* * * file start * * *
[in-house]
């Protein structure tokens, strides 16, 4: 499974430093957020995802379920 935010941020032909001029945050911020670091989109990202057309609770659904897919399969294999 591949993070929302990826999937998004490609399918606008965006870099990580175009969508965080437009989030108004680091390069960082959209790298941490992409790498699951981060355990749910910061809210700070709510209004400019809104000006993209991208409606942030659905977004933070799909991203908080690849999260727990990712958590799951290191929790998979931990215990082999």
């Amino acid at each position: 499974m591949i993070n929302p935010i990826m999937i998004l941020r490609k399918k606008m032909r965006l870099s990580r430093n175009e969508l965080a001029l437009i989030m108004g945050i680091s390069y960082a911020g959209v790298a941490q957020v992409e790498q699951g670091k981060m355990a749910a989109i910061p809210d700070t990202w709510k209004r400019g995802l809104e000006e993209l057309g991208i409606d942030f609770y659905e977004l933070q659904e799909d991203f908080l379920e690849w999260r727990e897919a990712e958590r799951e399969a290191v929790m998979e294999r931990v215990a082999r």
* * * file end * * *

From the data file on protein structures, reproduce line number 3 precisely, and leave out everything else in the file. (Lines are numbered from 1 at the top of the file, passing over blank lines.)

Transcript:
């Amino acid at each position: 499974m591949i993070n929302p935010i990826m999937i998004l941020r490609k399918k606008m032909r965006l870099s990580r430093n175009e969508l965080a001029l437009i989030m108004g945050i680091s390069y960082a911020g959209v790298a941490q957020v992409e790498q699951g670091k981060m355990a749910a989109i910061p809210d700070t990202w709510k209004r400019g995802l809104e000006e993209l057309g991208i409606d942030f609770y659905e977004l933070q659904e799909d991203f908080l379920e690849w999260r727990e897919a990712e958590r799951e399969a290191v929790m998979e294999r931990v215990a082999r």